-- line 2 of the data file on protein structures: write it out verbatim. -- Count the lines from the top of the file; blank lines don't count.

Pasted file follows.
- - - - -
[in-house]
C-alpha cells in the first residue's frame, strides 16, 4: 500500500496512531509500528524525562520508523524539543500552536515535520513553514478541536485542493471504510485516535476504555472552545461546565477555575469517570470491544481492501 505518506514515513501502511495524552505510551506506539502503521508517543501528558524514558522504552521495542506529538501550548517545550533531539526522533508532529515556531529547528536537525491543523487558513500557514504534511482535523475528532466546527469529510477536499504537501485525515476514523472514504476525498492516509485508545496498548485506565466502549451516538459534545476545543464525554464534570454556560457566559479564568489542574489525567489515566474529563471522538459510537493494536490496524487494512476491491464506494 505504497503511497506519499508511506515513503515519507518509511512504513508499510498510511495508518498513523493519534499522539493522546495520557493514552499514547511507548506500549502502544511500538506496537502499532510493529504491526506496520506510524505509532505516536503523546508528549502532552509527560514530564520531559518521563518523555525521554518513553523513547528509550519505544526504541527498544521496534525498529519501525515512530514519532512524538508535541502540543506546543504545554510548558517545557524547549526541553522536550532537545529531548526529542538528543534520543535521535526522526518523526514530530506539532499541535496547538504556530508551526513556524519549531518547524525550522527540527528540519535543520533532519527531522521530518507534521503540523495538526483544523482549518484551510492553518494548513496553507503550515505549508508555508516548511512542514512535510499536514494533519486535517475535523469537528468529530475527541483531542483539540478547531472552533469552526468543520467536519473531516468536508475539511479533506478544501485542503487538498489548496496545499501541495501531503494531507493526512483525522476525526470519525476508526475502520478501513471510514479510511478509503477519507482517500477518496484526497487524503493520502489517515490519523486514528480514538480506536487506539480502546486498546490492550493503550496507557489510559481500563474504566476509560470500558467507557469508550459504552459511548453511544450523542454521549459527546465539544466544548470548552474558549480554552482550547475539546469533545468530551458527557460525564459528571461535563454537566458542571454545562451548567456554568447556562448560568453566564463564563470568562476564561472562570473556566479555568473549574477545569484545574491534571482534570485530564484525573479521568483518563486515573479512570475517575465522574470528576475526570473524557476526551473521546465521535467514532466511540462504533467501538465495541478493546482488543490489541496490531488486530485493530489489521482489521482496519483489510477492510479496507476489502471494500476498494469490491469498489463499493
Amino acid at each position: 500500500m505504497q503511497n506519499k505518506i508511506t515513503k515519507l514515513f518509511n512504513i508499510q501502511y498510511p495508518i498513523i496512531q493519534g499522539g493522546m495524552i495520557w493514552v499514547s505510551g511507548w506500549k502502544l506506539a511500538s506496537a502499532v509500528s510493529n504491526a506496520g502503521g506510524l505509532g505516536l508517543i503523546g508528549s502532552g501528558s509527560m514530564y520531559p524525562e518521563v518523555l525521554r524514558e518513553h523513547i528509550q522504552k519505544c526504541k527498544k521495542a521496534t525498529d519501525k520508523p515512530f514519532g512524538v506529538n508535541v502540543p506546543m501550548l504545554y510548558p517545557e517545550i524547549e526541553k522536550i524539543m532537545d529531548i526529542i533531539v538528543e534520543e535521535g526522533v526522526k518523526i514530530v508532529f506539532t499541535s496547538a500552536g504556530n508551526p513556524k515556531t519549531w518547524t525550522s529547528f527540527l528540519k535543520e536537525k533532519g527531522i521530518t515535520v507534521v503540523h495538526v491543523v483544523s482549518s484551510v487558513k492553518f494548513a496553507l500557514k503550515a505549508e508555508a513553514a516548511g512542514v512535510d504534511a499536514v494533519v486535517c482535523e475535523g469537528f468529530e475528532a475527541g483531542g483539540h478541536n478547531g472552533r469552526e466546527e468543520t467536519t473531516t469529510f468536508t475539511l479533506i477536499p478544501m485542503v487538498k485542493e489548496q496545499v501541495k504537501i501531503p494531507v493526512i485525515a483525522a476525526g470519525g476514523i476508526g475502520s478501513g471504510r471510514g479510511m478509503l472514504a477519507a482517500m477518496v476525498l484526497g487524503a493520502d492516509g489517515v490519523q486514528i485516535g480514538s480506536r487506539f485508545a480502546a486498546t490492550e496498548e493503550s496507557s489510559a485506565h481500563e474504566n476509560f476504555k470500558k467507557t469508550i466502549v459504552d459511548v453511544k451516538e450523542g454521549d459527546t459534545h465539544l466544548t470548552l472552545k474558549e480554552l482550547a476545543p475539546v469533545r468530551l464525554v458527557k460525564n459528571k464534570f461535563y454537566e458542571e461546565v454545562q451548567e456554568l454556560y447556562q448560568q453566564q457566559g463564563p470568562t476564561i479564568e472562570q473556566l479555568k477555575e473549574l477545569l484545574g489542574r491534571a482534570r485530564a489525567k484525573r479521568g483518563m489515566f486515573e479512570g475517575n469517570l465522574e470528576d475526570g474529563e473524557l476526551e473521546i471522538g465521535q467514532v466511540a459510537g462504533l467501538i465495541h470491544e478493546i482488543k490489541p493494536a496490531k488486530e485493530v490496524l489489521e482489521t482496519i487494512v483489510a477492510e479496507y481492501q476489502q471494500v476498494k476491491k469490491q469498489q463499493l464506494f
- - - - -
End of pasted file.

C-alpha cells in the first residue's frame, strides 16, 4: 500500500496512531509500528524525562520508523524539543500552536515535520513553514478541536485542493471504510485516535476504555472552545461546565477555575469517570470491544481492501 505518506514515513501502511495524552505510551506506539502503521508517543501528558524514558522504552521495542506529538501550548517545550533531539526522533508532529515556531529547528536537525491543523487558513500557514504534511482535523475528532466546527469529510477536499504537501485525515476514523472514504476525498492516509485508545496498548485506565466502549451516538459534545476545543464525554464534570454556560457566559479564568489542574489525567489515566474529563471522538459510537493494536490496524487494512476491491464506494 505504497503511497506519499508511506515513503515519507518509511512504513508499510498510511495508518498513523493519534499522539493522546495520557493514552499514547511507548506500549502502544511500538506496537502499532510493529504491526506496520506510524505509532505516536503523546508528549502532552509527560514530564520531559518521563518523555525521554518513553523513547528509550519505544526504541527498544521496534525498529519501525515512530514519532512524538508535541502540543506546543504545554510548558517545557524547549526541553522536550532537545529531548526529542538528543534520543535521535526522526518523526514530530506539532499541535496547538504556530508551526513556524519549531518547524525550522527540527528540519535543520533532519527531522521530518507534521503540523495538526483544523482549518484551510492553518494548513496553507503550515505549508508555508516548511512542514512535510499536514494533519486535517475535523469537528468529530475527541483531542483539540478547531472552533469552526468543520467536519473531516468536508475539511479533506478544501485542503487538498489548496496545499501541495501531503494531507493526512483525522476525526470519525476508526475502520478501513471510514479510511478509503477519507482517500477518496484526497487524503493520502489517515490519523486514528480514538480506536487506539480502546486498546490492550493503550496507557489510559481500563474504566476509560470500558467507557469508550459504552459511548453511544450523542454521549459527546465539544466544548470548552474558549480554552482550547475539546469533545468530551458527557460525564459528571461535563454537566458542571454545562451548567456554568447556562448560568453566564463564563470568562476564561472562570473556566479555568473549574477545569484545574491534571482534570485530564484525573479521568483518563486515573479512570475517575465522574470528576475526570473524557476526551473521546465521535467514532466511540462504533467501538465495541478493546482488543490489541496490531488486530485493530489489521482489521482496519483489510477492510479496507476489502471494500476498494469490491469498489463499493